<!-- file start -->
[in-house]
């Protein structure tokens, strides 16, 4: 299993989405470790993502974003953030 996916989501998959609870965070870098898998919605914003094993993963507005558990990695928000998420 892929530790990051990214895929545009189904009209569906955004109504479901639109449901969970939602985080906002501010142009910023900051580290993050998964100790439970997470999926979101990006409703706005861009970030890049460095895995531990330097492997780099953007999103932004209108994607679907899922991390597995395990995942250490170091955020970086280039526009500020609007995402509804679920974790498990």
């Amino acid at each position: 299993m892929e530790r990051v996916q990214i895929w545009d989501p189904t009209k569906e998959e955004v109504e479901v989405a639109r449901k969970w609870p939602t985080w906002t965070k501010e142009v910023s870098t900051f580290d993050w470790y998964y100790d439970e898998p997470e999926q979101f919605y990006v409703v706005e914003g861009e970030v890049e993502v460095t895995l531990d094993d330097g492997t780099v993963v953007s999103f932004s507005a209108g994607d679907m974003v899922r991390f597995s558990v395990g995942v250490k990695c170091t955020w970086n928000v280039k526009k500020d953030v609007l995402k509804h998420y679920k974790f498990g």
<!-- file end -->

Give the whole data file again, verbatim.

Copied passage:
[in-house]
């Protein structure tokens, strides 16, 4: 299993989405470790993502974003953030 996916989501998959609870965070870098898998919605914003094993993963507005558990990695928000998420 892929530790990051990214895929545009189904009209569906955004109504479901639109449901969970939602985080906002501010142009910023900051580290993050998964100790439970997470999926979101990006409703706005861009970030890049460095895995531990330097492997780099953007999103932004209108994607679907899922991390597995395990995942250490170091955020970086280039526009500020609007995402509804679920974790498990």
């Amino acid at each position: 299993m892929e530790r990051v996916q990214i895929w545009d989501p189904t009209k569906e998959e955004v109504e479901v989405a639109r449901k969970w609870p939602t985080w906002t965070k501010e142009v910023s870098t900051f580290d993050w470790y998964y100790d439970e898998p997470e999926q979101f919605y990006v409703v706005e914003g861009e970030v890049e993502v460095t895995l531990d094993d330097g492997t780099v993963v953007s999103f932004s507005a209108g994607d679907m974003v899922r991390f597995s558990v395990g995942v250490k990695c170091t955020w970086n928000v280039k526009k500020d953030v609007l995402k509804h998420y679920k974790f498990g």